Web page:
His fall from grace may have been spectacular but Gupta, now 70, is keen to move on, without any regrets.
The India-born former Goldman Sachs director served 19 months in a US jail for insider trading and was released in 2016.
Gupta was found guilty in 2012 of passing confidential boardroom information about Goldman Sachs to the then hedge fund manager and founder of the Galleon Group, Raj Rajaratnam.
Gupta, also the former managing director of management consultancy firm McKinsey & Company, was in town to talk about the lessons learnt in prison, and to share a few home truths about India.
“They always wanted to kill your spirit, which they did by sending you to solitary confinement for random things,” recalled Gupta of his time as an inmate.
Despite an experience he describes as “horrible”, he refuses to give in to bitterness and anger, and is willing to forgive.
“You can’t control what happens to you but you can control how you react to it. People who treated me unfairly, that’s their issue, not mine.”
Initially determined to testify at his trial, Gupta admits he succumbed to fear.
“I had wanted to narrate my side of the story, but my lawyers said that I shouldn’t — this, I found, was usually the advice which lawyers in the US would give their clients,” he said.
“Then, I saw the prosecutors spin a story which wasn’t accurate. They were repeating untruths, inundating the jury with details that had no relevance to the case. “I felt demoralised and defeated by the proceedings — not that the outcome would have been different had I testified.”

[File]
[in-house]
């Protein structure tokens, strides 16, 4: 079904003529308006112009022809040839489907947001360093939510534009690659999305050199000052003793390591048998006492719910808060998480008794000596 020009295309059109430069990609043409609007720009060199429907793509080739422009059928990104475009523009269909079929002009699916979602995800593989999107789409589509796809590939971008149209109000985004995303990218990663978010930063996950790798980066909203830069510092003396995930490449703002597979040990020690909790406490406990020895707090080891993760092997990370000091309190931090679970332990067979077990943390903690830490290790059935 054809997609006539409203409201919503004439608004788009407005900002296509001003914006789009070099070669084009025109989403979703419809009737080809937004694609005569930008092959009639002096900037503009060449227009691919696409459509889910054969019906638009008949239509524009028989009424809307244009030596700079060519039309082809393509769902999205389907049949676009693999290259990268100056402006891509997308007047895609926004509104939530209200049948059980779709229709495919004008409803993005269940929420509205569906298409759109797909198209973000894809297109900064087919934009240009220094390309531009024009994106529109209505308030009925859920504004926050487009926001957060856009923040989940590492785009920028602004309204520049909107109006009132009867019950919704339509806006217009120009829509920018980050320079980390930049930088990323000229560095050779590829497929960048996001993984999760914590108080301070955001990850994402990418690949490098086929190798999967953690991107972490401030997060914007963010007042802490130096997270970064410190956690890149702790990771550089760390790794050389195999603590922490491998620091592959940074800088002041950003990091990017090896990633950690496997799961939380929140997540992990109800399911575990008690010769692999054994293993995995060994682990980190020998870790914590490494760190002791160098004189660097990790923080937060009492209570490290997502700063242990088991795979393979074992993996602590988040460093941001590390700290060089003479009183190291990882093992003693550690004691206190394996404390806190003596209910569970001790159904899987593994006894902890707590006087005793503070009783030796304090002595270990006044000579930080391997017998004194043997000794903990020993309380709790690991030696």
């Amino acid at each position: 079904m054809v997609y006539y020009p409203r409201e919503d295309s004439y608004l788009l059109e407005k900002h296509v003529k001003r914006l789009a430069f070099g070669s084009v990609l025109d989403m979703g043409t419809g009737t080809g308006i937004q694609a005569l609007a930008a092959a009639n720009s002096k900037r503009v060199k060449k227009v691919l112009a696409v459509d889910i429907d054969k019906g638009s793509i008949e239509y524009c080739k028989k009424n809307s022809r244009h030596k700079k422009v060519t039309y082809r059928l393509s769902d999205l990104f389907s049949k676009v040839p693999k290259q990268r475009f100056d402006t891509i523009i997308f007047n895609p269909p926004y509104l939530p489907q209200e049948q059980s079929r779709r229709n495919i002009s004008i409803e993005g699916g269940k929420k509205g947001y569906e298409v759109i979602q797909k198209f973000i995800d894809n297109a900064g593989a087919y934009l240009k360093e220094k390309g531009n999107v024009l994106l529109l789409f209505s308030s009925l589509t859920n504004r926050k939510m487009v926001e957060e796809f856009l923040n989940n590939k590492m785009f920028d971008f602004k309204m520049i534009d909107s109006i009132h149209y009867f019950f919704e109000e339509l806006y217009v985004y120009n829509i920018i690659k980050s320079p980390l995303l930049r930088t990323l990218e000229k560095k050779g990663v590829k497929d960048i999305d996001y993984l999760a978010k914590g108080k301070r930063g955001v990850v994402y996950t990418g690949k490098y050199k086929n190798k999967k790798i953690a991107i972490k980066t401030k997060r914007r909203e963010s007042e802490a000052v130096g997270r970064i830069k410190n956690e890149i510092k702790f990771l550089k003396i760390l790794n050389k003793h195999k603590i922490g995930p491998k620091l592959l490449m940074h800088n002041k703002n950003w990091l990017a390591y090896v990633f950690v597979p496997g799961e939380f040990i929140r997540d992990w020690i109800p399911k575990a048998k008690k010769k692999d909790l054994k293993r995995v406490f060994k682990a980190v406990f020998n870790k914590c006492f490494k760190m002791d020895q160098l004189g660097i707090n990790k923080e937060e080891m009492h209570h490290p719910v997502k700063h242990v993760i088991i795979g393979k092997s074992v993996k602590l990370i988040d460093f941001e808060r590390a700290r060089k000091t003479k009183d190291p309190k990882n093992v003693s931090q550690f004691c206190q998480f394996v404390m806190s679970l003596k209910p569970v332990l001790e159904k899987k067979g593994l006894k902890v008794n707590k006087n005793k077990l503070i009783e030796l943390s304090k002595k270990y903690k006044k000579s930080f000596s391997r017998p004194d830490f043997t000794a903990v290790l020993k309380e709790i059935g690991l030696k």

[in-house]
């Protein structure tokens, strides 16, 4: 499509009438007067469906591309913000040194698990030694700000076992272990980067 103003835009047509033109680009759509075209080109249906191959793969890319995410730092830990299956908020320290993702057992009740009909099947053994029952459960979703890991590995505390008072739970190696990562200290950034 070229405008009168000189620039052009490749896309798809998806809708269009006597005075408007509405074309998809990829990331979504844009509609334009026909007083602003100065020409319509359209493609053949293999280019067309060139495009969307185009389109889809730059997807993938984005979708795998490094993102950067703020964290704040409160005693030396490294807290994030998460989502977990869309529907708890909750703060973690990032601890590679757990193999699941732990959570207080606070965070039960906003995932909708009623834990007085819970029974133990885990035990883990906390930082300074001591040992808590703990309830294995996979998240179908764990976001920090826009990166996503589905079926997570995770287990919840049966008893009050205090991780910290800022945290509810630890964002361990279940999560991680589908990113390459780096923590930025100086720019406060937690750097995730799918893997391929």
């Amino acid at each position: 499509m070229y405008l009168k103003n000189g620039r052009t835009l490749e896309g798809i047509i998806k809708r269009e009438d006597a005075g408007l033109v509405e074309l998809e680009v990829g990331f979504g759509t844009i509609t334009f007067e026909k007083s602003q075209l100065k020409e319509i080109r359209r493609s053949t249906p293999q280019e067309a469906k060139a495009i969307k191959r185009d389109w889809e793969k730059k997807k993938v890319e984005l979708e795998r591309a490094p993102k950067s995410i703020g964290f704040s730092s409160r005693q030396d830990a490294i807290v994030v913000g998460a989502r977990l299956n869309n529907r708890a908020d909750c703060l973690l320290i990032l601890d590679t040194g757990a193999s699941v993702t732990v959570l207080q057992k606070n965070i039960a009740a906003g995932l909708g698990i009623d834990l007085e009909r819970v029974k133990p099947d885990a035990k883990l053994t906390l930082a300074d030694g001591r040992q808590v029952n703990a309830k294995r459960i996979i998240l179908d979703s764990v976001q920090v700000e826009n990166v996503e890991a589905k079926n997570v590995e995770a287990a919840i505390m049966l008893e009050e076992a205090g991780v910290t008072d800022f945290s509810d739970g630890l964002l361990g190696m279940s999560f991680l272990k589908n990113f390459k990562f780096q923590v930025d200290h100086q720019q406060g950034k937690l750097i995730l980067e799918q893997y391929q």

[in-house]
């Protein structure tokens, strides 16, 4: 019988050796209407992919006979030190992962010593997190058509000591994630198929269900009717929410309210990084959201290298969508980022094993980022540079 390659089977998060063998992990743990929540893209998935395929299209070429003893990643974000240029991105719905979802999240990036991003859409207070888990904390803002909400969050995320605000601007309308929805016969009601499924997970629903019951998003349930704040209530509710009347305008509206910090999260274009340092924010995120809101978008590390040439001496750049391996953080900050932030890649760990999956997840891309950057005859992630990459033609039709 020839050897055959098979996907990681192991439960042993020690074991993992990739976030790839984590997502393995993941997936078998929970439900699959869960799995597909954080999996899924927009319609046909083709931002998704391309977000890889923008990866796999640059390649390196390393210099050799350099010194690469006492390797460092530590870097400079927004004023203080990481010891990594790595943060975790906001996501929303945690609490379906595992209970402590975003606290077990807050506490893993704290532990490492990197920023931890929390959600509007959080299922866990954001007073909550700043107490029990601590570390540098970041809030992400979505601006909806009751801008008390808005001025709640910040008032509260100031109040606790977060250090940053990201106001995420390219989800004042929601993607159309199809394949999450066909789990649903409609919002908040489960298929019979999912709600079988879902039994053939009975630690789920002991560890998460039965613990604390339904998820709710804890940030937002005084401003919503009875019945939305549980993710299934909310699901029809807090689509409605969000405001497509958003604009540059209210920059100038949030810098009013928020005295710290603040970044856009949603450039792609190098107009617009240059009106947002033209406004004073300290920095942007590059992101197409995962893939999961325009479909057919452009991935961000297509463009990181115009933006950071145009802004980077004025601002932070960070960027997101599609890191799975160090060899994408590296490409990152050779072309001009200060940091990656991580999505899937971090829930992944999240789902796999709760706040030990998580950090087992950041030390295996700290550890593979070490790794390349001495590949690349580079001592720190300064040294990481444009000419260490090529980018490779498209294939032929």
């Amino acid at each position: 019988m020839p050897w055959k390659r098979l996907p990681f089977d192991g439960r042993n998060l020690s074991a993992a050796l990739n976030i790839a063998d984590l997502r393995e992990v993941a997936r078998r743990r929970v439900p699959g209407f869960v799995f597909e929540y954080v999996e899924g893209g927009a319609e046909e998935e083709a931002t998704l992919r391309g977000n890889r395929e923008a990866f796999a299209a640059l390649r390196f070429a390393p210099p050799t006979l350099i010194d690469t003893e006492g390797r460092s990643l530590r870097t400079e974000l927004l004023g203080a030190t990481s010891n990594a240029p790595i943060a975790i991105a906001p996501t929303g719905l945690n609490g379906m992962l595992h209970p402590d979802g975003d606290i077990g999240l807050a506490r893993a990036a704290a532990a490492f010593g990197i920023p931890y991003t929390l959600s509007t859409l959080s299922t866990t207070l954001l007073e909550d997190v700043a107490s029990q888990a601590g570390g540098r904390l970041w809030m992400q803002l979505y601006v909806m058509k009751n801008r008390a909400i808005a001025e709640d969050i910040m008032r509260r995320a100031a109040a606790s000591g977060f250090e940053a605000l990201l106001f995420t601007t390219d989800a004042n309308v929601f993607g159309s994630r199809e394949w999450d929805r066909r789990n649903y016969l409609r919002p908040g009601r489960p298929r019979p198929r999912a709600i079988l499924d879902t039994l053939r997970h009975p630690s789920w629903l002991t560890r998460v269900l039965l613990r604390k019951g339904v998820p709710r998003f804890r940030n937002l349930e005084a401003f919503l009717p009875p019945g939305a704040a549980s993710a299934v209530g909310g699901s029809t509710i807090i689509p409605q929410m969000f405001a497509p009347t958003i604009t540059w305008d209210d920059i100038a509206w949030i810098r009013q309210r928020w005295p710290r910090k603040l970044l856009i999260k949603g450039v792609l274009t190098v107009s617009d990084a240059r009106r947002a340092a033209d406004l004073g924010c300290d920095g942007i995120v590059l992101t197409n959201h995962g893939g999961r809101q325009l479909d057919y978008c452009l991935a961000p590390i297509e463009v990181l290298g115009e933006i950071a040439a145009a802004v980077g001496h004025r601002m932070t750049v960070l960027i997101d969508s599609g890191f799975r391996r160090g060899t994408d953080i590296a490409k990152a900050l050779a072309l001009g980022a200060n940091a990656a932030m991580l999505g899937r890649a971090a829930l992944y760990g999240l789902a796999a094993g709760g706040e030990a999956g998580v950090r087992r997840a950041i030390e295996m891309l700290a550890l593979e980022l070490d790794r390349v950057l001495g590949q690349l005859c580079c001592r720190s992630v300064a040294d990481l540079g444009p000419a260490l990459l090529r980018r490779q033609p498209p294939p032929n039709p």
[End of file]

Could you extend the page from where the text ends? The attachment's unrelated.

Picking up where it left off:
That’s all in the past. The future, for Gupta, might involve a bit of angel investing. He is all praise for the “extraordinary” entrepreneurial energy of the startups here, an energy he thinks is innate in Indians.
“But for all the talent we have, we haven’t been able to create as much IP (intellectual property) as we should have,” he believes.
“We’re great at IT services but we haven’t created a Google or a Sapient — there hasn’t been a truly global brand that has come out of India. But some of it is starting to happen – that revolution is just starting.”
Still, such a revolution won’t happen without Indians aiming for academic excellence. Because, despite their eminence, the nation’s top institutes fi-gure nowhere in the global rankings.
“None of our IITs and IIMs is in the world top-100, which is very sad,” Gupta rued. “The value that the IITs and IIMs should have added is not as high as it could have been.”
Further, and more importantly, India will struggle to realise her potential, feels Gupta, without universal access to healthcare and education. To these ends, he is happy to contribute. And it’s less about redemption, more to do with giving back.